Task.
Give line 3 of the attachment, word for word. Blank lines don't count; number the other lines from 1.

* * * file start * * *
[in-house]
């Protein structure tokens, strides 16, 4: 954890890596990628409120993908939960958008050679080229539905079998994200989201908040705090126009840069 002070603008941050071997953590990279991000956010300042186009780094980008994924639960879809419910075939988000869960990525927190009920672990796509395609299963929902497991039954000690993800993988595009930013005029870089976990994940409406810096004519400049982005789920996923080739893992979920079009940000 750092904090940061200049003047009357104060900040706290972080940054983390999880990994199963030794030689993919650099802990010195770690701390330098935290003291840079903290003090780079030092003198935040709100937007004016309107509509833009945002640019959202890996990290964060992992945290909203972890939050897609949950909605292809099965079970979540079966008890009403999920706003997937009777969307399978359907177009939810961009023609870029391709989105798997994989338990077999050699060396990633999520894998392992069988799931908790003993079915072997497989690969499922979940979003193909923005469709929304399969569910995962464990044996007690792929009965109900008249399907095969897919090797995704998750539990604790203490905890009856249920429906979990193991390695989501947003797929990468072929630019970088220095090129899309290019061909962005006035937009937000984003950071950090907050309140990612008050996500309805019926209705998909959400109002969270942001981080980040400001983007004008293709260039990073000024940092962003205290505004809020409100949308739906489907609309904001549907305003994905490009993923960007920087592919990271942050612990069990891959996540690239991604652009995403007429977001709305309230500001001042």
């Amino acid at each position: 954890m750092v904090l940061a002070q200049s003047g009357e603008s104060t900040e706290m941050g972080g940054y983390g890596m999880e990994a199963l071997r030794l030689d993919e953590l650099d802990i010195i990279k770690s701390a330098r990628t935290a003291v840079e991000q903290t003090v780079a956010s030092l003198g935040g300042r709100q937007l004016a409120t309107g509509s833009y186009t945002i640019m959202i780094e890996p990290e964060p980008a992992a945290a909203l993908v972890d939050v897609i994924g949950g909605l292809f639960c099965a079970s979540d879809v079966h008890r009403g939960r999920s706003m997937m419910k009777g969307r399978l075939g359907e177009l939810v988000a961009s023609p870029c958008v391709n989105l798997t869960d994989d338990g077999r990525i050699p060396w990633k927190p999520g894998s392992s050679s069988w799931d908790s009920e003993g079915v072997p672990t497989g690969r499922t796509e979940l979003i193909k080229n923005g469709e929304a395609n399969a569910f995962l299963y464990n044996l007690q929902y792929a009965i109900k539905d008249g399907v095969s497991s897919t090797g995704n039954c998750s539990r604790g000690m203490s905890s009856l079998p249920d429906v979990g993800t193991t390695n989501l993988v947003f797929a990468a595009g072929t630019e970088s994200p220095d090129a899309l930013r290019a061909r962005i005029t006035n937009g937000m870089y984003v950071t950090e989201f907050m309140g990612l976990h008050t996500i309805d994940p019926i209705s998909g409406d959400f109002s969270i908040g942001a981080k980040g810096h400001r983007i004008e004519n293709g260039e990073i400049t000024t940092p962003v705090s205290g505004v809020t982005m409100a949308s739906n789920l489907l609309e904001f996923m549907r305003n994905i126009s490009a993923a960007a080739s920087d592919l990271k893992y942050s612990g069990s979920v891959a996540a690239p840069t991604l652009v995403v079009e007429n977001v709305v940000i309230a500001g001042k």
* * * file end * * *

């Amino acid at each position: 954890m750092v904090l940061a002070q200049s003047g009357e603008s104060t900040e706290m941050g972080g940054y983390g890596m999880e990994a199963l071997r030794l030689d993919e953590l650099d802990i010195i990279k770690s701390a330098r990628t935290a003291v840079e991000q903290t003090v780079a956010s030092l003198g935040g300042r709100q937007l004016a409120t309107g509509s833009y186009t945002i640019m959202i780094e890996p990290e964060p980008a992992a945290a909203l993908v972890d939050v897609i994924g949950g909605l292809f639960c099965a079970s979540d879809v079966h008890r009403g939960r999920s706003m997937m419910k009777g969307r399978l075939g359907e177009l939810v988000a961009s023609p870029c958008v391709n989105l798997t869960d994989d338990g077999r990525i050699p060396w990633k927190p999520g894998s392992s050679s069988w799931d908790s009920e003993g079915v072997p672990t497989g690969r499922t796509e979940l979003i193909k080229n923005g469709e929304a395609n399969a569910f995962l299963y464990n044996l007690q929902y792929a009965i109900k539905d008249g399907v095969s497991s897919t090797g995704n039954c998750s539990r604790g000690m203490s905890s009856l079998p249920d429906v979990g993800t193991t390695n989501l993988v947003f797929a990468a595009g072929t630019e970088s994200p220095d090129a899309l930013r290019a061909r962005i005029t006035n937009g937000m870089y984003v950071t950090e989201f907050m309140g990612l976990h008050t996500i309805d994940p019926i209705s998909g409406d959400f109002s969270i908040g942001a981080k980040g810096h400001r983007i004008e004519n293709g260039e990073i400049t000024t940092p962003v705090s205290g505004v809020t982005m409100a949308s739906n789920l489907l609309e904001f996923m549907r305003n994905i126009s490009a993923a960007a080739s920087d592919l990271k893992y942050s612990g069990s979920v891959a996540a690239p840069t991604l652009v995403v079009e007429n977001v709305v940000i309230a500001g001042k």